Subscribe to Holyrood updates

Newsletter sign-up


Follow us

Scotland’s fortnightly political & current affairs magazine


Subscribe to Holyrood
The Section 35 appeal was rejected. Now it's time to clarify the Equality Act.

Maya Forstater attends a protest at Holyrood in October 2022 | Alamy

The Section 35 appeal was rejected. Now it's time to clarify the Equality Act.

At the end of last year the Scottish Parliament passed the Gender Recognition Reform (Scotland) Bill, cancelling Christmas for those of us in groups such as Sex Matters and Murray Blackburn Mackenzie who were concerned that the legislation harmed women's rights and was the result of a poor policy process, insincere consultations, and evasive debates. Legal academic Michael Foran also scrambled to publish rapid technical advice.

The UK Government had four weeks to decide whether to invoke Section 35 of the Scotland Act to stop the bill receiving royal assent, and we stepped in to publish analysis of the reasons why it should. Today the government’s decision to step in was vindicated.

The Court of Session rejected the appeal by the Scottish Government against the UK Government’s Section 35 order. The Scottish Government had argued that the Secretary of State for Scotland “acted irrationally by failing to acquaint himself with the relevant facts and material before making the Order”. But this was rejected by the judge, Lady Haldane. She noted that it would not have been possible for him to undertake an extensive information-gathering exercise within the tight timeframe, and so he had to rely on information and advice from others, which included “organisations active in the area of sex-based rights” as well as the Equality and Human Rights Commission and UN experts.

Stonewall and the Equality Network had been lobbying for the self-ID law, and intervened in the case, but Lady Haldane noted that they disagreed with each other over the basic question of the significance of obtaining a gender-recognition certificate (GRC). Stonewall said: “Trans people pursue this process because of the significant advantages that follow from obtaining a GRC”, which include having birth, marriage and death certificates that match their gender presentation.

The law is more confused than ever

Without a GRC, Stonewall said: “Any time a trans person is required to produce a birth, marriage or death certificate, they will be outed as trans.” The Equality Network on the other hand said: “There are very few occasions in which having a GRC has a practical effect… In the day-to-day life of a trans person, the concept of ‘legal sex’ is unimportant.”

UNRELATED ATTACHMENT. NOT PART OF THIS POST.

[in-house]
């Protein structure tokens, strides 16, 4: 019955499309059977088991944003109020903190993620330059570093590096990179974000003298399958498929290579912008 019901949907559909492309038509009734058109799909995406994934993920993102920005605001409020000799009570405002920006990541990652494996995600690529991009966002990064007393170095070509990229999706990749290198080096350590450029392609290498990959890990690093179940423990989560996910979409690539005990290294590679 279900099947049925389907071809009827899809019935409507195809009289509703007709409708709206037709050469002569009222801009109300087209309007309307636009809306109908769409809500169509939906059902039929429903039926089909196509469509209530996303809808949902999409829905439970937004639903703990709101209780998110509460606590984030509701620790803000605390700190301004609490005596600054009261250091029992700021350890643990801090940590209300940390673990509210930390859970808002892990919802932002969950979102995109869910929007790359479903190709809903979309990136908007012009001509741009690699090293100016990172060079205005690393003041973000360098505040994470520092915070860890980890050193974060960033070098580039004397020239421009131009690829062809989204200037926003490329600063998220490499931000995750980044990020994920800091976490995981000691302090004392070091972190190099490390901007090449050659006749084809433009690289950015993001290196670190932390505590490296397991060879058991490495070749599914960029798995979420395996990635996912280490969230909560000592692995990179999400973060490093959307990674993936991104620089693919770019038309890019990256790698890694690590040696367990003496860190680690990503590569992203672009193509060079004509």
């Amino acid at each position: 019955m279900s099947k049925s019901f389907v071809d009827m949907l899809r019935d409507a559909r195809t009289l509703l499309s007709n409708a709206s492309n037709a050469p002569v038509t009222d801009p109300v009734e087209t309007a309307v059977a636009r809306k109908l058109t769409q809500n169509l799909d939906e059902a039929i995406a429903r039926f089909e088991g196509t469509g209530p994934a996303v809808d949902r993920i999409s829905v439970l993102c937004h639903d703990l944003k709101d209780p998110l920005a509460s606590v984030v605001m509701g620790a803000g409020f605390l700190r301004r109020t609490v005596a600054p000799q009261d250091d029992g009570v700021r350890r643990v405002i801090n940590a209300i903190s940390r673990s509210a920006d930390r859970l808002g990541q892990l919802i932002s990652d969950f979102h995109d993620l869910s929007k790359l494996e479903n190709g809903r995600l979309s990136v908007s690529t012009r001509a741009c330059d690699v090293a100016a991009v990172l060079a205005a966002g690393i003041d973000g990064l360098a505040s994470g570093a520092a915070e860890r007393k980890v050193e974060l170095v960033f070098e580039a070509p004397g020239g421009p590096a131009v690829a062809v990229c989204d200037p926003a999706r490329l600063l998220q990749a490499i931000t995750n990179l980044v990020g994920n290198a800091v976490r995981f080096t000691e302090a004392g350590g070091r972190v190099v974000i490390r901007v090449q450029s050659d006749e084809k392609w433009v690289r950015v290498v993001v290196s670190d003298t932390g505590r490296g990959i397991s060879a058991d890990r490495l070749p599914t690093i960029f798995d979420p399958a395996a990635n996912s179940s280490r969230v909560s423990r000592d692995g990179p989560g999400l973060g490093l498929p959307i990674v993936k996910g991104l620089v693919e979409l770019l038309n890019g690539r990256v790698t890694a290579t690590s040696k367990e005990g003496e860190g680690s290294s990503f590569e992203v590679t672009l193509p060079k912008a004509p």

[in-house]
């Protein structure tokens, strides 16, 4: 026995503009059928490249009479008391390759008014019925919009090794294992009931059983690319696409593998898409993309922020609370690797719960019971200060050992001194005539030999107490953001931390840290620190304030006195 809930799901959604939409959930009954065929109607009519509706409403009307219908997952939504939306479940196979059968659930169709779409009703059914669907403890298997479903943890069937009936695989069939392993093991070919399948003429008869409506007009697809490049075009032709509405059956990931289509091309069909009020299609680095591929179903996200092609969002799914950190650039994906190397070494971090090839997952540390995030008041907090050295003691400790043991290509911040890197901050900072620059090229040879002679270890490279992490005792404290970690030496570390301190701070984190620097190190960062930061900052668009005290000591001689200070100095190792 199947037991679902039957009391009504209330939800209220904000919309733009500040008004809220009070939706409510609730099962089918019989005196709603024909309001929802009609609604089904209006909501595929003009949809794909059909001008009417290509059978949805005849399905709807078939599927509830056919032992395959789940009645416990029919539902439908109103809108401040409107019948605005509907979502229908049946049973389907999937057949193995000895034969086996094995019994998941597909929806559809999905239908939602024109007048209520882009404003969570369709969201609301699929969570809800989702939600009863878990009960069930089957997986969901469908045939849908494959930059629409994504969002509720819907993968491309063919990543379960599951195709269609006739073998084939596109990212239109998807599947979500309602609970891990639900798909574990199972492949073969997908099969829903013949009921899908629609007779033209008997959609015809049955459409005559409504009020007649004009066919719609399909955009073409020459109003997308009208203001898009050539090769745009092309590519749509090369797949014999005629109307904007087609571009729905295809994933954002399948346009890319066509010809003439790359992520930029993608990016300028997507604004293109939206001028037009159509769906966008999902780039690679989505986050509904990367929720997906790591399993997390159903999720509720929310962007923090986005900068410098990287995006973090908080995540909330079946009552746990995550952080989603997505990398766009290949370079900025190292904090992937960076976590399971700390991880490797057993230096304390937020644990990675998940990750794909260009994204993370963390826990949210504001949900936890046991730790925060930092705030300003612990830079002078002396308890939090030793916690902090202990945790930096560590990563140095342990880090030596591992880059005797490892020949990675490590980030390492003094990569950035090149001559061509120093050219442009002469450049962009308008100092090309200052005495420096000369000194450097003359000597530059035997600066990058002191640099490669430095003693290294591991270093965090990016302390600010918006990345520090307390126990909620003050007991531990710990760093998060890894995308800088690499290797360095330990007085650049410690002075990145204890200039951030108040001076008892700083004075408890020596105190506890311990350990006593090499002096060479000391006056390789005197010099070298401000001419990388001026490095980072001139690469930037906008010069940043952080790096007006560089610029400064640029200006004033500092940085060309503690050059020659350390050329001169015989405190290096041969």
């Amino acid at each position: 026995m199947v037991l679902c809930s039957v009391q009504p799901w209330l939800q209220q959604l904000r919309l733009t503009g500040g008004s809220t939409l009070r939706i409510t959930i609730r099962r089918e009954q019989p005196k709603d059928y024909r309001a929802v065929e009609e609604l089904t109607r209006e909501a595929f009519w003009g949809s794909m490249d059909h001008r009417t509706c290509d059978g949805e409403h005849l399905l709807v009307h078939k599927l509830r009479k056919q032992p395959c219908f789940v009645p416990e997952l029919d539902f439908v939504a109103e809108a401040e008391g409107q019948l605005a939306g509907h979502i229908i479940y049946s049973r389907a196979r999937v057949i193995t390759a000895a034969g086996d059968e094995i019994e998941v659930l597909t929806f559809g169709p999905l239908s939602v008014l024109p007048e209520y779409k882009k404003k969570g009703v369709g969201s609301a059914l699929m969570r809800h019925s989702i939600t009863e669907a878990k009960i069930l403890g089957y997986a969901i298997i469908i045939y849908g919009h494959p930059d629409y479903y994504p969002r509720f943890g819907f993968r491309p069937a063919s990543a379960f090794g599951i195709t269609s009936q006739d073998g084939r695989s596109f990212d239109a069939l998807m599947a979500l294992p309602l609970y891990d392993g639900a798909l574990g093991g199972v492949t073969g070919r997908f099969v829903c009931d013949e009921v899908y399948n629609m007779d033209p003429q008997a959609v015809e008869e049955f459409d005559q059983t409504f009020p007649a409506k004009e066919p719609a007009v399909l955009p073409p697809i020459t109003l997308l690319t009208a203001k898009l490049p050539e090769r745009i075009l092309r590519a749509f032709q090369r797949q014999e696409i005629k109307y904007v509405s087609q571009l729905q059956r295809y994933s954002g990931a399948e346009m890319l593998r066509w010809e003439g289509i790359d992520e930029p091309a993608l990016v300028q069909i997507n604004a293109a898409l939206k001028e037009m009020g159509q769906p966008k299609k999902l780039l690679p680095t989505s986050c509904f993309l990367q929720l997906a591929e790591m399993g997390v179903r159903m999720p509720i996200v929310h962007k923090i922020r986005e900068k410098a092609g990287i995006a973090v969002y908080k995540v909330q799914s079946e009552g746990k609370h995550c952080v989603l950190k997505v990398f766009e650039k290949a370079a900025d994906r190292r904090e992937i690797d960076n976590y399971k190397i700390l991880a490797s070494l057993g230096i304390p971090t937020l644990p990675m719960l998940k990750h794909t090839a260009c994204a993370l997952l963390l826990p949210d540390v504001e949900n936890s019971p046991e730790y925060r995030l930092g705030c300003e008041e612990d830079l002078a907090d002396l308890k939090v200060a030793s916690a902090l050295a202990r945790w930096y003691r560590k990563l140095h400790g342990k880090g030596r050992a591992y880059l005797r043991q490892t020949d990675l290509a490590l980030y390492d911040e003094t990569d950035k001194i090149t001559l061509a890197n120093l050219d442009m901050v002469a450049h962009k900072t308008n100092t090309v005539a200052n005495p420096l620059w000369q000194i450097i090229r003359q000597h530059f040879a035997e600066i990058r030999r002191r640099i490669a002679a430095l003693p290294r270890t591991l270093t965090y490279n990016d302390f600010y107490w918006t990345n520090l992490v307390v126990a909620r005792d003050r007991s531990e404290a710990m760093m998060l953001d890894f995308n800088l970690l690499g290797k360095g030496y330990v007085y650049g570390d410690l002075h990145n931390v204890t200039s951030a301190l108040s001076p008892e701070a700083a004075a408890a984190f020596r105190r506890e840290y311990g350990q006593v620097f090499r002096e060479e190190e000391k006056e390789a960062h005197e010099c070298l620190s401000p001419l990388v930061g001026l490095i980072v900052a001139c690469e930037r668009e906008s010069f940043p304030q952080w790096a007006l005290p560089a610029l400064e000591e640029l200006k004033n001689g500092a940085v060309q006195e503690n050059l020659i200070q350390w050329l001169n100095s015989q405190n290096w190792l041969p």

The Scottish Government itself has been evasive in parliamentary debates about the impact of a GRC on the operation of the Equality Act, and equivocal in court. During the past year it has argued in one judicial review (in response to the challenge by For Women Scotland) that a GRC gives access to single-sex spaces for the opposite sex, and in the Section 35 judicial review that it doesn’t.

Having spent much of last Christmas writing analysis of the legal situation, we at Sex Matters are pleased to see this referenced by the Court along with the work of MBM. It is clear that the Gender Recognition Reform (Scotland) Bill was rushed through without adequate consideration of the risks and impacts.

While today’s judgment prevents self-ID being brought into law in Scotland, it does not provide clarity about what a GRC means. In fact, the law is more confused than ever. This case, together with the For Women Scotland case about the meaning of sex in the Equality Act (which was also decided in the first instance by Lady Haldane), has exposed problems with the lack of clarity about the interaction between the Equality Act and the Gender Recognition Act, and about what having a GRC means in practice. If lawyers, judges, government bodies and human-rights organisations are unable to agree on the basic interpretation of a law that every person in the UK must comply with in their everyday working life, this suggests it is time for parliament to clarify that law.

Kemi Badenoch, the UK Minister for Women and Equalities, said in the House of Commons on Wednesday: “As a result of the Haldane judgment [in the For Women Scotland case] there is now confusion between biological sex and legal sex and certainly in terms of the interpretation that people put on it… the law is no longer clear. In fact, I would go so far as to say that the law is now a mess because of changing times. We need to provide clarity.”

Clarify the meaning of 'man' and 'woman' in the Equality Act

She promised that the government in Westminster would now carry out work to fix that.

Earlier this year Sex Matters gathered over 110,000 signatures on a petition to clarify the law and there was a debate in Parliament in Westminster. We are now calling on the UK Government to urgently take the necessary clear and bold action, whether through secondary or primary legislation, to clarify the meaning of “man” and “woman” in the Equality Act.

While legislation may take time, one immediate action the minister for women and equalities could take is to make clear in the information provided to people applying for gender-recognition certificates that it is not an access-all-areas pass to services and spaces provided for the opposite sex, or a means to compel others to pretend that a person is the opposite sex.

Maya Forstater is executive director of Sex Matters, a human rights organisation that campaigns for clarity on sex in law and everyday life

Holyrood Newsletters

Holyrood provides comprehensive coverage of Scottish politics, offering award-winning reporting and analysis: Subscribe

Get award-winning journalism delivered straight to your inbox

Get award-winning journalism delivered straight to your inbox


Popular reads
Back to top